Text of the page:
Australian envoy criticises Chinese Ambassador to India for objecting to comments on South China Sea

WION Web Team New Delhi, Delhi, India Aug 01, 2020, 02.08 PM(IST)

South China Sea Photograph:( Reuters )

Story highlights

O’Farrell on Friday said Australia remains deeply concerned by Chinese actions in the South China Sea that are “destabilising and could provoke escalation”. The resource-rich South China Sea is also an important shipping route.

Australian High Commissioner Barry O’Farrell has hit back at Chinese Ambassador to India Sun Weidong for objecting to his comments about China’s destabilising manoeuvres in the South China Sea. He also asserted that Beijing should refrain from actions that could unilaterally alter the status quo in the region.

O’Farrell on Friday said Australia remains deeply concerned by Chinese actions in the South China Sea that are “destabilising and could provoke escalation”. The resource-rich South China Sea is also an important shipping route.

China claims sovereignty over all of South China Sea, a huge source of hydrocarbons. However, several countries in the region including Vietnam, the Philippines, Taiwan and Brunei have competing claims.

Sun, in a tweet, took objection to the Australian diplomat’s remarks and said they were made through “disregarding facts”.

To this end, O’Farrell reminded the Chinese envoy about the verdict by the Permanent Court of Arbitration in The Hague in 2016 rejecting China’s claim of sovereignty over the South China Sea region.

“Thank you @China_Amb_India. I would hope then you follow the 2016 South China Sea Arbitral Award which is final and binding under international law, and also generally refrain from actions that unilaterally alter the status quo,” the Australian High Commissioner tweeted.

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In its verdict, the international tribunal, constituted under the United Nations Convention on the Law of the Sea (UNCLOS) said that China had violated the sovereign rights of the Philippines by carrying out certain activities in the South China Sea.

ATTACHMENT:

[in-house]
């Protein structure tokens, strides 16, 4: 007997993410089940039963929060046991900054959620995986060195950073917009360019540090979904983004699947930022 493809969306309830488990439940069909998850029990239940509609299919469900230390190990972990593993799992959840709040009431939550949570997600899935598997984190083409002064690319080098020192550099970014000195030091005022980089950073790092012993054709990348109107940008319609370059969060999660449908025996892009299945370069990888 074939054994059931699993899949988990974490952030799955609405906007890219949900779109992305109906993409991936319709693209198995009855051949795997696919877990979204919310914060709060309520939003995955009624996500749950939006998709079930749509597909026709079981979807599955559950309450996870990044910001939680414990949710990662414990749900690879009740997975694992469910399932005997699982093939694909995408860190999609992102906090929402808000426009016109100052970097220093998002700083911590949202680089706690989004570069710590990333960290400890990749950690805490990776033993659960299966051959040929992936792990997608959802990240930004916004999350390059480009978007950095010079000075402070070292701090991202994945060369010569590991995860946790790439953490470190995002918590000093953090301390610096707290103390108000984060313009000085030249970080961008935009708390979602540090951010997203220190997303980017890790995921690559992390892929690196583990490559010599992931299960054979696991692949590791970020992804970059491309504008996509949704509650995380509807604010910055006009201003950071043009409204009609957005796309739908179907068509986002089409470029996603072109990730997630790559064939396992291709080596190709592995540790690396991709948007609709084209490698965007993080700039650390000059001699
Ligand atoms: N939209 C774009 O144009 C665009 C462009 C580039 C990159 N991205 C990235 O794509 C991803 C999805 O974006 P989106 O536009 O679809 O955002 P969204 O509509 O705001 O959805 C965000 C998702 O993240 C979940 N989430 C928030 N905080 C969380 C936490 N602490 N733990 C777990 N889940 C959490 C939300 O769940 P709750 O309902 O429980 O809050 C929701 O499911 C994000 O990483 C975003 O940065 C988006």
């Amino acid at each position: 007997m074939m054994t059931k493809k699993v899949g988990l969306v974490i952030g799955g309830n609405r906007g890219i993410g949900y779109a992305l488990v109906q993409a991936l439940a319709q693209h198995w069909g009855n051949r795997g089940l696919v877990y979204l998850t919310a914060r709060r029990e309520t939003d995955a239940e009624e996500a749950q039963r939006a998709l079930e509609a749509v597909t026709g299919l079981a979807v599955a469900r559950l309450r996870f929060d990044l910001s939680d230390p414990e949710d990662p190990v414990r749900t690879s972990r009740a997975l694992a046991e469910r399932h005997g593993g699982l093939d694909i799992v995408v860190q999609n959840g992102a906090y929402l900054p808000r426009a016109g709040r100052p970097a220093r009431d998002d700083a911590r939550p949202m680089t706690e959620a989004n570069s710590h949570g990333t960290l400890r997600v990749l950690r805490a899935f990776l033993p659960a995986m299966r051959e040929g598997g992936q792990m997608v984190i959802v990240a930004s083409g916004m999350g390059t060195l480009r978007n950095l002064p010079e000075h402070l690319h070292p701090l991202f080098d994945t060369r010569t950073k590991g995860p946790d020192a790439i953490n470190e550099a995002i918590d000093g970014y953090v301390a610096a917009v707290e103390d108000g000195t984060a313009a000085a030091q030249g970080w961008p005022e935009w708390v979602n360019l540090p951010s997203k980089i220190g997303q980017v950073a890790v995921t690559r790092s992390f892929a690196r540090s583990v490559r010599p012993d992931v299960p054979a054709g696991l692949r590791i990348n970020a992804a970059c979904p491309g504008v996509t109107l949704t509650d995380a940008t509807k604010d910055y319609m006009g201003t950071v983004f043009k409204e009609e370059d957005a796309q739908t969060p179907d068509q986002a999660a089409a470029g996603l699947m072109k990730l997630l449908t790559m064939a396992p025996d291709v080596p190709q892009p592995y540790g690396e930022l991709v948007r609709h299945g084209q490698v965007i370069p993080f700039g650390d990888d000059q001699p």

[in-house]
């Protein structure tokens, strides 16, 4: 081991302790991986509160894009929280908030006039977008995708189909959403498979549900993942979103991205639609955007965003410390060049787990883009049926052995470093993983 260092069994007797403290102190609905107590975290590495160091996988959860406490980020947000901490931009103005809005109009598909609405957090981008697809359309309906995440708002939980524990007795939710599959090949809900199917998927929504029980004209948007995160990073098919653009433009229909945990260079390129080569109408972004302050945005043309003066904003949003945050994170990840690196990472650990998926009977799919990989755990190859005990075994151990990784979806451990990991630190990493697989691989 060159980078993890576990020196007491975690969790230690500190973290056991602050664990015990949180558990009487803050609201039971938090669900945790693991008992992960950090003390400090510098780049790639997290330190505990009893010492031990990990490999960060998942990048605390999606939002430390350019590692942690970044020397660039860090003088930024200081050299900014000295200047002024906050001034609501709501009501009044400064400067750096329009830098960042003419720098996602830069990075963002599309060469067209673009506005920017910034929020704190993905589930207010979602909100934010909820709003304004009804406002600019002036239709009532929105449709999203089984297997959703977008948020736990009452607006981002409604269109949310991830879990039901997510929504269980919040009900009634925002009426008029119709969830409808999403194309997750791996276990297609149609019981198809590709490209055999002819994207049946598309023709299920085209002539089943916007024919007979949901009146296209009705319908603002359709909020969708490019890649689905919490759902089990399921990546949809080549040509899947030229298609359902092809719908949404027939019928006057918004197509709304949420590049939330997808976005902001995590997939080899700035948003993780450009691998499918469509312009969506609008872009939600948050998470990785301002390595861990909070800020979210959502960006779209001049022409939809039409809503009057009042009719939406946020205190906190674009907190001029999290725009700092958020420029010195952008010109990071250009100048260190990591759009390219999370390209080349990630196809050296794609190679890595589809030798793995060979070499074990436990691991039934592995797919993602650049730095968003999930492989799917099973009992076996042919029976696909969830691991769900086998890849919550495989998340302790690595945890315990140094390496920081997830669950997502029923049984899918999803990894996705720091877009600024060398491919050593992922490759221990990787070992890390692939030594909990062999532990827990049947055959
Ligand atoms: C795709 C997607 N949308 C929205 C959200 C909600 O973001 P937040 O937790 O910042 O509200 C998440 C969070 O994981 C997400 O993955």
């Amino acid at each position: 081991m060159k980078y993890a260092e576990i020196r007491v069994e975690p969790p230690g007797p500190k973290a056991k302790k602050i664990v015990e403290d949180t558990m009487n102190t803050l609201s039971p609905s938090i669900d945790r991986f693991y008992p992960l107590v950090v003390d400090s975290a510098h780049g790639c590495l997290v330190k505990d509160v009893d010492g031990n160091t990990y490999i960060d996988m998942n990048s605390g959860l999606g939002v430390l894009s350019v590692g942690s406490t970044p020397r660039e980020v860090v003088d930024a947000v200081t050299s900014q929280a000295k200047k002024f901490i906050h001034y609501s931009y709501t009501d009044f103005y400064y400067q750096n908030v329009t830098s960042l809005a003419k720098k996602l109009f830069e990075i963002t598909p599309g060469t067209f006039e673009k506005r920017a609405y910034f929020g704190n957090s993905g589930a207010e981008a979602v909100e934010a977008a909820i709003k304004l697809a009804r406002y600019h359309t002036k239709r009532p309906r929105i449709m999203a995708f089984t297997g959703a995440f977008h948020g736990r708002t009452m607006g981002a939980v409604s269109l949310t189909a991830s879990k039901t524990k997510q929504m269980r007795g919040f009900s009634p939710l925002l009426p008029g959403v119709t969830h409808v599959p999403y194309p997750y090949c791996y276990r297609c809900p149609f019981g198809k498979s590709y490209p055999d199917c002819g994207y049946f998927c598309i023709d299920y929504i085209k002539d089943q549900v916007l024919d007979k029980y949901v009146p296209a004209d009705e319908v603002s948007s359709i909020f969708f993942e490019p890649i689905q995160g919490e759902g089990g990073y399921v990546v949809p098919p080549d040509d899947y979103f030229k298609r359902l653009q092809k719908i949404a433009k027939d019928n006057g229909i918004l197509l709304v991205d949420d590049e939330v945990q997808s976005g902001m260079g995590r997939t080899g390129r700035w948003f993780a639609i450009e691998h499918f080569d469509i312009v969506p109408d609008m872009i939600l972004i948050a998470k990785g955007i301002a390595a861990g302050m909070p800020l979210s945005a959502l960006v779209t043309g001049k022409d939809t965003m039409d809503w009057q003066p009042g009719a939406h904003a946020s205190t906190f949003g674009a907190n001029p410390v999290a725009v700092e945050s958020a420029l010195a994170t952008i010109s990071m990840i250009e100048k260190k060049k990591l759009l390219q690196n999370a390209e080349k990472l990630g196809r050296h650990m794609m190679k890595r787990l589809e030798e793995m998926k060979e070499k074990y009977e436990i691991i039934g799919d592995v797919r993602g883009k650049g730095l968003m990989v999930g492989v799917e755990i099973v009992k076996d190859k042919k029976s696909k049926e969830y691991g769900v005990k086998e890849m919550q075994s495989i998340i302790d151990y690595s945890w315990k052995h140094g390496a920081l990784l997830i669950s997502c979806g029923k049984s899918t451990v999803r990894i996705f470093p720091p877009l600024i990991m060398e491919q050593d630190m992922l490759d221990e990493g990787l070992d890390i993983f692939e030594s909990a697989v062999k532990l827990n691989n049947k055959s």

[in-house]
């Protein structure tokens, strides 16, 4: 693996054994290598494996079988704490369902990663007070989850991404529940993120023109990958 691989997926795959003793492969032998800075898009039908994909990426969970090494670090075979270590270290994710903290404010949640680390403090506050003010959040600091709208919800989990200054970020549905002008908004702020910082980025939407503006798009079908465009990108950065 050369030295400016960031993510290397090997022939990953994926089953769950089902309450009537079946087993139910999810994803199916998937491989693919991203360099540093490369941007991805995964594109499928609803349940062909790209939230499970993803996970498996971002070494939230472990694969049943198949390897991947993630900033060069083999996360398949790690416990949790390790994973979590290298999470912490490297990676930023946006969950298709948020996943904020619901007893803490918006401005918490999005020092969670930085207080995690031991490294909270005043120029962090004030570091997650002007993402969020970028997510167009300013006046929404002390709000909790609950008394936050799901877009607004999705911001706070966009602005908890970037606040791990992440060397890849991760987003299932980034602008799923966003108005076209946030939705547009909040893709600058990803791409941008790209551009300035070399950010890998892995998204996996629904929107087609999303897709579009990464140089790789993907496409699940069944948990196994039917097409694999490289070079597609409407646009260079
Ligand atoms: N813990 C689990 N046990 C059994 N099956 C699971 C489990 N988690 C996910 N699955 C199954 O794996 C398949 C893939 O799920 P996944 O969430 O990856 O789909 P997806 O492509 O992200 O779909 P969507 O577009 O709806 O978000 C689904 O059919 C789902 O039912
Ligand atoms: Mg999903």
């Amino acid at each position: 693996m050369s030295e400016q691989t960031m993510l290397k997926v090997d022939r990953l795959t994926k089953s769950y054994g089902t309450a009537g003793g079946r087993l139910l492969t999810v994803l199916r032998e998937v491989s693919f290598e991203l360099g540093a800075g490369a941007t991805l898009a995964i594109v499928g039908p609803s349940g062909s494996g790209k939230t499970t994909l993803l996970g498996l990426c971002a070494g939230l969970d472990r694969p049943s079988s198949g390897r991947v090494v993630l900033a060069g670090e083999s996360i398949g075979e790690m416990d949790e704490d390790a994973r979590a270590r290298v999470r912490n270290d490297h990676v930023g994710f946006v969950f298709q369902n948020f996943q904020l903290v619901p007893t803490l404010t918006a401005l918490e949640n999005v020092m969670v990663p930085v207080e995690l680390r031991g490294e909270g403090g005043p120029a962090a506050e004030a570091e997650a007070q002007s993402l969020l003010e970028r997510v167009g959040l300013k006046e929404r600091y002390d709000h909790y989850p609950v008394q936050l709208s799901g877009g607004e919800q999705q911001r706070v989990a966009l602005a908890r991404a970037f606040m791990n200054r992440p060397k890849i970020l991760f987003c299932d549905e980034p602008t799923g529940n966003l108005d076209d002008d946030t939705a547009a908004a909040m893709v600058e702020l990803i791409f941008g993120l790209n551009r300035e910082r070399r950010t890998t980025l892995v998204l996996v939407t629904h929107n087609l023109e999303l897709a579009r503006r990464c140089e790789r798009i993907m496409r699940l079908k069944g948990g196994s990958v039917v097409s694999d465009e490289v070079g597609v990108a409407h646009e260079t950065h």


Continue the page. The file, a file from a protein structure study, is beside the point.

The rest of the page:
The Philippines had approached the tribunal arguing that China’s territorial claims in the region were unlawful.

O’Farrell issued a statement on Thursday criticising China over its border row with India in eastern Ladakh and its actions in South China Sea. 

In the last few weeks, China has increased its military assertiveness in South China Sea when the entire world is battling the coronavirus pandemic.

In response, the US had sent military ships near the disputed islands and called Beijing’s claim over the region illegal.

TROUBLED WATERS

China illustrates its claims with a vague, U-shaped “nine-dash line” that includes swathes of Vietnam’s exclusive economic zone, or EEZ, as well as the Paracel Islands and Spratly Islands. It also overlaps the EEZs of Brunei, Indonesia, Malaysia, the Philippines, Taiwan and Vietnam.

A tribunal at The Hague, based on a suit brought by the Philippines, ruled in 2016 that China has no “historic title” over the waters, and that its line was superseded by the 1982 U.N. Convention on the Law of the Sea.

Chinese state media had then called the Permanent Court of Arbitration in the Hague a “puppet” of external forces after it ruled that China had breached the Philippines’ sovereign rights by endangering its ships and fishing and oil projects.

(with inputs from agencies)